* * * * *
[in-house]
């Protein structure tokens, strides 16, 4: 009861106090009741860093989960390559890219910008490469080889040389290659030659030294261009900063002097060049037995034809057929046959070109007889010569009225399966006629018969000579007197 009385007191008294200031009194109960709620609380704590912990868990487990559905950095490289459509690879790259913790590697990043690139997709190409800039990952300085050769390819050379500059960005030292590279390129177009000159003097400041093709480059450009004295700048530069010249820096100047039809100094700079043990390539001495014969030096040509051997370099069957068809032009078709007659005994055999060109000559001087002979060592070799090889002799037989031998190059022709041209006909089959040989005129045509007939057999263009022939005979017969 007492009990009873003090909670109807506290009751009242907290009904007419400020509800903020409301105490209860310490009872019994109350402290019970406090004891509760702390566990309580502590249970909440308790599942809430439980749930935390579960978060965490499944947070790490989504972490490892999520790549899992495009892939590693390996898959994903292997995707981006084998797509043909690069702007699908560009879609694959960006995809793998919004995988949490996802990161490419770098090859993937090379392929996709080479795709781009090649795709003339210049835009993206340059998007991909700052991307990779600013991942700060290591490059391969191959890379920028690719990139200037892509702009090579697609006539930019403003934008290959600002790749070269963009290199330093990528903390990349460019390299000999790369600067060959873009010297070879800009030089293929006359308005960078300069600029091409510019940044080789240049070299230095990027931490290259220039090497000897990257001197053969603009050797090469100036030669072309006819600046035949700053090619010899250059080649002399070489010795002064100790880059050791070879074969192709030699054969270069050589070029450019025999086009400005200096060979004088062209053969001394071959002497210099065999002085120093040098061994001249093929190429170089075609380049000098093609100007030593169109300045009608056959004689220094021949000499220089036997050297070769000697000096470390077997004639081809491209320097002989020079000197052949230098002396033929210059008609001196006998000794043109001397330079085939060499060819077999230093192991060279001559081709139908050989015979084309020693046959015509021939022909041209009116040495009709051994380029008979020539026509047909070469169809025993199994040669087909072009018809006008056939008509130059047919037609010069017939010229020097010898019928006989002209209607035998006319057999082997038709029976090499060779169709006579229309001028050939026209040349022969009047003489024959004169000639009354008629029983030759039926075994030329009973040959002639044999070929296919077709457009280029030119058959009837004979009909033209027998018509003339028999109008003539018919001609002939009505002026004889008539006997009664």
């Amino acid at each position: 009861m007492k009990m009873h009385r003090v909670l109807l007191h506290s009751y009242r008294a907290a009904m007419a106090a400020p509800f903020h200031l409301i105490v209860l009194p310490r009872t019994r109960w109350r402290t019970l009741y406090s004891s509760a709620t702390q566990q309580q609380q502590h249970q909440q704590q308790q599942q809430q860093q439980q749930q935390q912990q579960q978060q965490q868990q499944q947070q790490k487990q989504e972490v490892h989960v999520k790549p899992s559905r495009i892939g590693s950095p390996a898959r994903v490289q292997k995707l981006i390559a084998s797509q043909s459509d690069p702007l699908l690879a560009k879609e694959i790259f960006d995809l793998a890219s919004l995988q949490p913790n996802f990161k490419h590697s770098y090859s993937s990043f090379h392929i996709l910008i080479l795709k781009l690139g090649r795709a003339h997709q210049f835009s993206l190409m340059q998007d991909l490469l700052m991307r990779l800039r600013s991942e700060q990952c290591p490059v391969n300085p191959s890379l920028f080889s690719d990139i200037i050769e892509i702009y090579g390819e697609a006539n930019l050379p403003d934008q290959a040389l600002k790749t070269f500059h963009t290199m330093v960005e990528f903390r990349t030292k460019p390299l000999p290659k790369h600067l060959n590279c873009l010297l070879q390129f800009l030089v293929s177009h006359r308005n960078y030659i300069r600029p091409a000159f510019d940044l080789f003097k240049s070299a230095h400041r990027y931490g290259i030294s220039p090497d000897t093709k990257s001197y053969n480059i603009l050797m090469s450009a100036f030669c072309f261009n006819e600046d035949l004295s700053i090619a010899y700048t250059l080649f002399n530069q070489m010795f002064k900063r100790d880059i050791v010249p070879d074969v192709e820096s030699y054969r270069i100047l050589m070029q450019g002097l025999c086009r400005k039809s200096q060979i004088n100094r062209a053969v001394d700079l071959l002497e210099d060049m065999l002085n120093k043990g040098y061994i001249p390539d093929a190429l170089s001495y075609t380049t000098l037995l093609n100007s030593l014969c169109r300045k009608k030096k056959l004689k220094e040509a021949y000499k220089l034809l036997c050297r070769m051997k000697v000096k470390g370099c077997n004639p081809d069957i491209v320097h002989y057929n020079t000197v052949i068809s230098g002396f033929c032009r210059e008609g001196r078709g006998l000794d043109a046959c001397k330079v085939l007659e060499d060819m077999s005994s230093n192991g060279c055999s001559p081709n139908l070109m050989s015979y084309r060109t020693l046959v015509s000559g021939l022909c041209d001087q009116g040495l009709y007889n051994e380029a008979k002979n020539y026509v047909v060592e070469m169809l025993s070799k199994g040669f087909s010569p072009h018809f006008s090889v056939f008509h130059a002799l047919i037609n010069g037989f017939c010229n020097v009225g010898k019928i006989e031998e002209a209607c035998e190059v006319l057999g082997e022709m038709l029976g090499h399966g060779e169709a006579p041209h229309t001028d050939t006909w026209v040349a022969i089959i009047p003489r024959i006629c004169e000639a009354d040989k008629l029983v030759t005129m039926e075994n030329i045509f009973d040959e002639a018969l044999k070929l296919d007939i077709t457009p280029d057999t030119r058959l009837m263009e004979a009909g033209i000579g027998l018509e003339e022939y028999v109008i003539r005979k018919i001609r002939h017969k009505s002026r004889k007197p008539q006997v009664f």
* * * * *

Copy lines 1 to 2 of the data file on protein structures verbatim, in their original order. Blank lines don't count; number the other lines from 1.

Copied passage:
[in-house]
């Protein structure tokens, strides 16, 4: 009861106090009741860093989960390559890219910008490469080889040389290659030659030294261009900063002097060049037995034809057929046959070109007889010569009225399966006629018969000579007197 009385007191008294200031009194109960709620609380704590912990868990487990559905950095490289459509690879790259913790590697990043690139997709190409800039990952300085050769390819050379500059960005030292590279390129177009000159003097400041093709480059450009004295700048530069010249820096100047039809100094700079043990390539001495014969030096040509051997370099069957068809032009078709007659005994055999060109000559001087002979060592070799090889002799037989031998190059022709041209006909089959040989005129045509007939057999263009022939005979017969 007492009990009873003090909670109807506290009751009242907290009904007419400020509800903020409301105490209860310490009872019994109350402290019970406090004891509760702390566990309580502590249970909440308790599942809430439980749930935390579960978060965490499944947070790490989504972490490892999520790549899992495009892939590693390996898959994903292997995707981006084998797509043909690069702007699908560009879609694959960006995809793998919004995988949490996802990161490419770098090859993937090379392929996709080479795709781009090649795709003339210049835009993206340059998007991909700052991307990779600013991942700060290591490059391969191959890379920028690719990139200037892509702009090579697609006539930019403003934008290959600002790749070269963009290199330093990528903390990349460019390299000999790369600067060959873009010297070879800009030089293929006359308005960078300069600029091409510019940044080789240049070299230095990027931490290259220039090497000897990257001197053969603009050797090469100036030669072309006819600046035949700053090619010899250059080649002399070489010795002064100790880059050791070879074969192709030699054969270069050589070029450019025999086009400005200096060979004088062209053969001394071959002497210099065999002085120093040098061994001249093929190429170089075609380049000098093609100007030593169109300045009608056959004689220094021949000499220089036997050297070769000697000096470390077997004639081809491209320097002989020079000197052949230098002396033929210059008609001196006998000794043109001397330079085939060499060819077999230093192991060279001559081709139908050989015979084309020693046959015509021939022909041209009116040495009709051994380029008979020539026509047909070469169809025993199994040669087909072009018809006008056939008509130059047919037609010069017939010229020097010898019928006989002209209607035998006319057999082997038709029976090499060779169709006579229309001028050939026209040349022969009047003489024959004169000639009354008629029983030759039926075994030329009973040959002639044999070929296919077709457009280029030119058959009837004979009909033209027998018509003339028999109008003539018919001609002939009505002026004889008539006997009664």